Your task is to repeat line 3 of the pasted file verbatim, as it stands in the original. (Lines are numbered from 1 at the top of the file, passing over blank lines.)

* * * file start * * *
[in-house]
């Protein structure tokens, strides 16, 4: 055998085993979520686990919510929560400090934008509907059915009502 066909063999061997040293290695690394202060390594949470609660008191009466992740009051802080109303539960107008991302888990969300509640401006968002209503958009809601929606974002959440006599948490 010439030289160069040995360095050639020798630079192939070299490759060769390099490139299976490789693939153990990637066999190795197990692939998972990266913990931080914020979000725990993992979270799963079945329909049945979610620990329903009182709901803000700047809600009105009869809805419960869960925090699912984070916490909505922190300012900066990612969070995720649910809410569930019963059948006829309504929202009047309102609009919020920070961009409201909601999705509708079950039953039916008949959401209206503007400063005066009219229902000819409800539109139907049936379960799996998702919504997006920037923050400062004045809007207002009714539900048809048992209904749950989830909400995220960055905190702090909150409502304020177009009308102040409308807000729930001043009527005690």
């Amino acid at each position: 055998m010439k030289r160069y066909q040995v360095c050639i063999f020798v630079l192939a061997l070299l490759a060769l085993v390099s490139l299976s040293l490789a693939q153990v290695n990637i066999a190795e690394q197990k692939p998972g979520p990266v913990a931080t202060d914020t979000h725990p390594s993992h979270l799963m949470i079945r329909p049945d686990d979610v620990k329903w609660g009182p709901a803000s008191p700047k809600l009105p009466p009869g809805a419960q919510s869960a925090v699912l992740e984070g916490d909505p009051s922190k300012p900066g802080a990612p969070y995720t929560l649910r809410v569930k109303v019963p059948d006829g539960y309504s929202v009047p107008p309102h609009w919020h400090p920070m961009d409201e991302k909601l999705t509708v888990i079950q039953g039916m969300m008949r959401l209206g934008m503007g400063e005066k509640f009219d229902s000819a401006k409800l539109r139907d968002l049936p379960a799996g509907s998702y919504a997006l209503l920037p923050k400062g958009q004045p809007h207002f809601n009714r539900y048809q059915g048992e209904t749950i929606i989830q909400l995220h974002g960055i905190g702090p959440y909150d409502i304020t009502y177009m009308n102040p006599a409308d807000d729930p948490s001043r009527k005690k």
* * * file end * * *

């Amino acid at each position: 055998m010439k030289r160069y066909q040995v360095c050639i063999f020798v630079l192939a061997l070299l490759a060769l085993v390099s490139l299976s040293l490789a693939q153990v290695n990637i066999a190795e690394q197990k692939p998972g979520p990266v913990a931080t202060d914020t979000h725990p390594s993992h979270l799963m949470i079945r329909p049945d686990d979610v620990k329903w609660g009182p709901a803000s008191p700047k809600l009105p009466p009869g809805a419960q919510s869960a925090v699912l992740e984070g916490d909505p009051s922190k300012p900066g802080a990612p969070y995720t929560l649910r809410v569930k109303v019963p059948d006829g539960y309504s929202v009047p107008p309102h609009w919020h400090p920070m961009d409201e991302k909601l999705t509708v888990i079950q039953g039916m969300m008949r959401l209206g934008m503007g400063e005066k509640f009219d229902s000819a401006k409800l539109r139907d968002l049936p379960a799996g509907s998702y919504a997006l209503l920037p923050k400062g958009q004045p809007h207002f809601n009714r539900y048809q059915g048992e209904t749950i929606i989830q909400l995220h974002g960055i905190g702090p959440y909150d409502i304020t009502y177009m009308n102040p006599a409308d807000d729930p948490s001043r009527k005690k």